Listing ID: 80921
Founded in 2008, this company was built from scratch into a highly respected, successful building contractor in the Treasure Valley. The company provides the following wide variety of services Design/Remodel • Additions • Bathrooms • Kitchens • Flooring/Fixtures • Kitchen Remodels • Bathroom Remodels • Garage Additions • Outdoor Kitchens • Storage Sheds • Decks, Patios, Awnings • Home Renovations • Room Makeovers • Basement Remodels • Attic bedroom Conversions • Cabinet Design and Install. Whether a big job or small job, they can do it. If it is a job that requires a license that they do not have they will sub contract the work out, so the customer only has one point of contact and will manage an entire project. The team is built, is in place and is a turnkey opportunity for a Buyer. Business is currently on the books well into the second quarter of 2022.
- Asking Price: $450,000
- Cash Flow: $131,992
- Gross Revenue: $1,351,789
- EBITDA: N/A
- FF&E: $71,000
- Inventory: N/A
- Inventory Included: N/A
- Established: 2008
- Property Owned or Leased:N/A
- Property Included:N/A
- Building Square Footage:N/A
- Lot Size:N/A
- Total Number of Employees:6
- Furniture, Fixtures and Equipment:N/A
Lease. The office space is 1100sqft and the shop space is 1100 sqft, as well. The lease is $1695 per month and is a month-month lease. The Seller also owns 700 sqft of storage containers that is also included in the sale.
Owner is willing to assist with transition for an ample period of time, which can be determined between he and the Buyer.
Seller is retiring and out of the area.
There are very few general contractors that will take on any type of project and that has the experience to do all type of jobs. This company has really built a niche in this market. They have a process that works well, they are profitable and get jobs done on time. In the environment we are in now they stand out from the rest.
Growth opportunity is to always be on the look out for talent. Work is plentiful, so more jobs could be completed.
The business was established in 2008, making the business 14 years old.
Why is the Current Owner Selling The Business?
There are all types of reasons why individuals resolve to sell businesses. However, the true factor vs the one they tell you may be 2 completely different things. For instance, they may state "I have too many other obligations" or "I am retiring". For numerous sellers, these reasons stand. However, for some, these may just be justifications to attempt to hide the reality of transforming demographics, increased competition, recent decrease in revenues, or an array of other reasons. This is why it is really essential that you not count absolutely on a seller's word, however rather, use the seller's solution combined with your general due diligence. This will paint an extra reasonable picture of the business's present scenario.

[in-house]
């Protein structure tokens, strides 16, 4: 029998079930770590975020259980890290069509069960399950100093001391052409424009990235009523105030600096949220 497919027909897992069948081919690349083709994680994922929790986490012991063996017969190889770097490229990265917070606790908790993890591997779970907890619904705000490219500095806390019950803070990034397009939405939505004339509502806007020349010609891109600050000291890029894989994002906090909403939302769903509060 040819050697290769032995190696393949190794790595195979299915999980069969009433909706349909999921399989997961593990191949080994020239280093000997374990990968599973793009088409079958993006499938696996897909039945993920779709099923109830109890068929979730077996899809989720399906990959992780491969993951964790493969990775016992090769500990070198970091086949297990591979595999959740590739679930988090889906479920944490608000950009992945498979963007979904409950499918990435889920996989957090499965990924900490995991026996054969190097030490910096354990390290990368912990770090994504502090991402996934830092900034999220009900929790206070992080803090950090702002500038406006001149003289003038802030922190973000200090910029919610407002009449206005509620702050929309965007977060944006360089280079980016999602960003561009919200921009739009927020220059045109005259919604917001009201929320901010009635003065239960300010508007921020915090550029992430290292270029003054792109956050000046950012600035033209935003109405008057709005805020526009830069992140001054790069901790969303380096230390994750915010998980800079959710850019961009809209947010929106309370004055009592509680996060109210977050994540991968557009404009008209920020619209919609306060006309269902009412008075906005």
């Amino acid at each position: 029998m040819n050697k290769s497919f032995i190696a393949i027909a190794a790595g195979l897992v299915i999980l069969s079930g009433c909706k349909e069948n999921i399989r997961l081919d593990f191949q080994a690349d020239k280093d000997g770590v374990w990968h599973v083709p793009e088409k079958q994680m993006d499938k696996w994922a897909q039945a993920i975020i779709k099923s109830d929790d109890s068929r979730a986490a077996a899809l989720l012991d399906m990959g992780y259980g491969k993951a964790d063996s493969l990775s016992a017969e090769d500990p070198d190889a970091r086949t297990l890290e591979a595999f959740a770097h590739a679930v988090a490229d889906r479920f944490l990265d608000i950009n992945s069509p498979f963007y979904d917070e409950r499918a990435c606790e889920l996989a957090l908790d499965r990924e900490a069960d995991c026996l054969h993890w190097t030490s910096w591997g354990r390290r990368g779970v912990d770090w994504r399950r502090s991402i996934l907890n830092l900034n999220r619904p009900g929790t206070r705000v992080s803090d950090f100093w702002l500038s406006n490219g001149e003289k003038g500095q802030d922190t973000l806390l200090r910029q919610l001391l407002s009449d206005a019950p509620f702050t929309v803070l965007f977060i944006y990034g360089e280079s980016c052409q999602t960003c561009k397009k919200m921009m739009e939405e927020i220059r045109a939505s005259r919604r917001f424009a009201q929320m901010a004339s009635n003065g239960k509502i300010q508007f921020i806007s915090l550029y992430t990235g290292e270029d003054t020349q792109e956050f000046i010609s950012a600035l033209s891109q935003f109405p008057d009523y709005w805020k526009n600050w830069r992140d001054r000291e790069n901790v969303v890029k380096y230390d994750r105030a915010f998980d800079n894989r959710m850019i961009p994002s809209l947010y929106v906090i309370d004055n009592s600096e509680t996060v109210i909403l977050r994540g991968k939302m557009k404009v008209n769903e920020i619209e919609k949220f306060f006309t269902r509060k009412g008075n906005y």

Existing Debts and Future Obligations
If the existing entity is in debt, which numerous companies are, then you will need to consider this when valuating/preparing your deal. Lots of companies finance loans in order to cover points such as stock, payroll, accounts payable, etc. Keep in mind that occasionally this can indicate that earnings margins are too tight. Many companies come under a revolving door of taking loans as a way to pay back other loans. In addition to debts, there may additionally be future obligations to take into consideration. There might be an outstanding lease on tools or the building where the business resides. The business may have existing agreements with suppliers that need to be met or might cause charges if canceled early.
Understanding the Customer Base, Competition and Area Demographics
Just how do companies in the area attract new consumers? Many times, businesses have repeat customers, which create the core of their day-to-day earnings. Certain elements such as new competitors sprouting up around the area, road building and construction, and also employee turn over can affect repeat consumers as well as adversely impact future revenues. One essential thing to consider is the placement of the business. Is it in an extremely trafficked shopping center, or is it hidden from the highway? Certainly, the more people that see the business on a regular basis, the better the opportunity to develop a returning consumer base. A final idea is the general area demographics. Is the business placed in a largely inhabited city, or is it located on the outside border of town? How might the regional average home income impact future revenue potential?